Tuesday's Irish Times has a report by Professor Michael Burawoy of the University of California, Berkeley on Learning from the global phenomenon of "universities in crises". He makes lots of points and "suggests strategies for the survival of our universities in the face of massive financial problems" in the region of a "€500 million-plus deficit". He suggests three strategies to tackle this problem. Prof Burawoy's talk on this subject to the Royal Irish Academy on 13th January last can be heard here.
|My University Alma Mater - Trinity College.
Image from www.tcd.ie.
The first strategy is to "turn to the private sector, for long a favourite move in the US, and now spreading across the world". Nothing new for us there. I'm not sure how well this would currently work as a strategy here. I understand corporate donations are very difficult to source in Ireland's current economic climate.
The second strategy is to "increase revenues by introducing and/or raising student fees, whether through a deferred loan system or pay as you go". Nothing new there either. This is a hot potato in our General Election campaign - any party advocating the re-introduction of fees will get a hostile reception. Fine Gael should be careful with this strategy. I predict Labour in government will prevent the re-introduction of fees (though may allow back door fees, like the registration charge, to increase).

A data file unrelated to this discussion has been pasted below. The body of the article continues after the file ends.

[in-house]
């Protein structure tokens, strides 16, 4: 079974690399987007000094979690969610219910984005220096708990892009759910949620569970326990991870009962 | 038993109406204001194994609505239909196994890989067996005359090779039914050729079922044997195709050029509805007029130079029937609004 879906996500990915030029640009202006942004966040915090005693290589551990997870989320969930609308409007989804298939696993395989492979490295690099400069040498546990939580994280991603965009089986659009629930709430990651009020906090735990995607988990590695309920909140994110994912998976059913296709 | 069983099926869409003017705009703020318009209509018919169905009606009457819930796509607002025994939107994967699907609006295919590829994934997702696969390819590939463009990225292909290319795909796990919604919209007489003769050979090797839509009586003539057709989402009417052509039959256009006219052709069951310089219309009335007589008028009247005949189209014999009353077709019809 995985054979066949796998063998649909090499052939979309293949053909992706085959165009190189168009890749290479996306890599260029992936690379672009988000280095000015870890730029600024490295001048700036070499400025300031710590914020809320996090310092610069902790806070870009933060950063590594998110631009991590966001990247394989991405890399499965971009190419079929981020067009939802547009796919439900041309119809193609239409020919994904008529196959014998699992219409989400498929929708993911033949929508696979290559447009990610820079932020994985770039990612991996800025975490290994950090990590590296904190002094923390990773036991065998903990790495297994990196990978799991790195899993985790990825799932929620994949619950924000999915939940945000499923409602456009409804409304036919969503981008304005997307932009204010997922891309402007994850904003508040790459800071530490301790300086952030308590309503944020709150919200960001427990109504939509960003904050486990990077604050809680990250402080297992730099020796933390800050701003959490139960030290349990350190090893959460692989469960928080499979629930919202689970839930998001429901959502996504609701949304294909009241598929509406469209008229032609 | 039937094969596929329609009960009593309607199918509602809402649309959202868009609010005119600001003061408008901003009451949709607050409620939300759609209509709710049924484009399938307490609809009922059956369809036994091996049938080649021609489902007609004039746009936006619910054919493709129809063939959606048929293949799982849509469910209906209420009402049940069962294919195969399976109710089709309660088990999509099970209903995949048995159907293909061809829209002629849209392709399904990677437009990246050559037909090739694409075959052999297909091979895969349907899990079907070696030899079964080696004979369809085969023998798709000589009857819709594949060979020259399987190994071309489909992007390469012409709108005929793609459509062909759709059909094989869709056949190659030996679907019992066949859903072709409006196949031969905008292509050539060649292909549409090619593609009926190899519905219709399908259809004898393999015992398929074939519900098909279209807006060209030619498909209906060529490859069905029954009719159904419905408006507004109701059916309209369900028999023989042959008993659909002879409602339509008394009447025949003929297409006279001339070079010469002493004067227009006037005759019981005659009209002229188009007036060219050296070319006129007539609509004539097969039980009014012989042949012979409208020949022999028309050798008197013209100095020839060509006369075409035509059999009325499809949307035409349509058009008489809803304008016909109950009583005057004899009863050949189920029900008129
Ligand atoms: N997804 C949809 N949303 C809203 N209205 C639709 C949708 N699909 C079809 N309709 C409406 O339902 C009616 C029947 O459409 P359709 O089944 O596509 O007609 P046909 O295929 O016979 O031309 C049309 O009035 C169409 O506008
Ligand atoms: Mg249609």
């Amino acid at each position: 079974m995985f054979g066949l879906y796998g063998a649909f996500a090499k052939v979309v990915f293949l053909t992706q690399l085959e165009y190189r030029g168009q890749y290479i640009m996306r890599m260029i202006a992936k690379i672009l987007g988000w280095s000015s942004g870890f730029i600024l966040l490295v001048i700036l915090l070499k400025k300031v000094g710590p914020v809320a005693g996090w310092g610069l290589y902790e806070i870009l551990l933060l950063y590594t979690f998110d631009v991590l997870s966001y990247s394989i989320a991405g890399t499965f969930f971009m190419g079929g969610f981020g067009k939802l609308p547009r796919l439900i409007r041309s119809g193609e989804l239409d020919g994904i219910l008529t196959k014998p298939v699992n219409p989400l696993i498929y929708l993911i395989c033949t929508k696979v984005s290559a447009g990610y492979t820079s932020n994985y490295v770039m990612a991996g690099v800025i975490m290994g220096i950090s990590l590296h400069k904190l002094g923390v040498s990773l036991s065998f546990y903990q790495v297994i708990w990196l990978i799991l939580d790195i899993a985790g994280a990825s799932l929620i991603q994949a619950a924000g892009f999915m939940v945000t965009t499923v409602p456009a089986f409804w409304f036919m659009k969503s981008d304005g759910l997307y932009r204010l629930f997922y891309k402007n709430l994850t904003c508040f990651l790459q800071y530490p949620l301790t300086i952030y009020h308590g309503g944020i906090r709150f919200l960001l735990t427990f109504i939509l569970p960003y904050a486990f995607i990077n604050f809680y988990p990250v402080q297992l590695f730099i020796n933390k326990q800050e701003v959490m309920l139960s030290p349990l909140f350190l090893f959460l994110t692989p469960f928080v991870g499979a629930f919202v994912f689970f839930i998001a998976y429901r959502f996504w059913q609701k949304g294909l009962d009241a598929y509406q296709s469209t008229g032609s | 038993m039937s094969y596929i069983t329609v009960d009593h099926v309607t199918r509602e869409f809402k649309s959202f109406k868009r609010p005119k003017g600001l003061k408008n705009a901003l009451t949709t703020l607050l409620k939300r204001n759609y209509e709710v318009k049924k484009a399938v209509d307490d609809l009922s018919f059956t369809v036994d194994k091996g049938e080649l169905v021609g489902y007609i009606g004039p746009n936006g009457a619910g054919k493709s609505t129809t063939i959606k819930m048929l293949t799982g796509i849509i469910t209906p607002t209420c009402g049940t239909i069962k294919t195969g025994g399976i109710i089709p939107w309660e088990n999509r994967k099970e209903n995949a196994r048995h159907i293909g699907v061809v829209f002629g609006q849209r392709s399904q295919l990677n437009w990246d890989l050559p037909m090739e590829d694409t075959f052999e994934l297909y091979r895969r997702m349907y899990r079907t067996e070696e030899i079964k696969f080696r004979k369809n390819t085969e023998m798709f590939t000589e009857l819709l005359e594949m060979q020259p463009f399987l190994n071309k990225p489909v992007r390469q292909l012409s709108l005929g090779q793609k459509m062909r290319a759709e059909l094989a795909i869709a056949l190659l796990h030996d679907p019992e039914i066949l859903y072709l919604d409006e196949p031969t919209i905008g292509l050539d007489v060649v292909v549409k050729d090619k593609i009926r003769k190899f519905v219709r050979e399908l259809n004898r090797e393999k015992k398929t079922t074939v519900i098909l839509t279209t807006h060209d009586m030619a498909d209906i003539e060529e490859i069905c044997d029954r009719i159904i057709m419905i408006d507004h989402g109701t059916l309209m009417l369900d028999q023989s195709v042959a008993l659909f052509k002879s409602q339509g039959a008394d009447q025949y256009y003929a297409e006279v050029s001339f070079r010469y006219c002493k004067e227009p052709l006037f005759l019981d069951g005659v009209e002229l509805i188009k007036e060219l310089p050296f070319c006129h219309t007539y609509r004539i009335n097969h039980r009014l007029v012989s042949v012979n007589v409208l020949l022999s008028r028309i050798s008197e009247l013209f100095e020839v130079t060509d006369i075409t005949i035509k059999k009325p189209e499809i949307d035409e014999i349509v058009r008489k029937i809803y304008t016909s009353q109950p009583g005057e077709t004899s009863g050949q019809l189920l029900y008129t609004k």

The third strategy is to "reduce costs" by replacing "permanent faculty with part-time workers, or use short-term contracts" and by making more use of tactics such as more "distance learning or shortening degrees are other ways of diluting education to make it cheaper". I hate that expression - "diluting education". Here there are some newer options. At NCI we make extensive use of a lot of part-time Associate Faculty - in addition to being cheaper for the College, we also benefit from some great industry experience and some wonderful hard-working lecturers. In fact many Associate Faculty teach more hours per week than I or many of my full-time colleagues do. I myself started out in NCI in the Associate Faculty. I'm certain it costs less to educate a student at NCI than in some other Colleges. Distance learning, blended learning, or e-Learning will certainly reduce the costs of delivering courses, but many third-level Colleges do not have the expertise or the resources to do this effectively. Universities and Colleges must make the decision to move to distance and on-line learning an educational one, not a financial one.
Whatever "strategies are pursued, they all have grave consequences for the structure of higher education" according to Buroway. He concludes that in Ireland "where the university is still a tiger, it must not succumb to the whims of the market". Any decision should be a public one, and not be "anonymous decisions made in the corridors of power or by the logic of the market".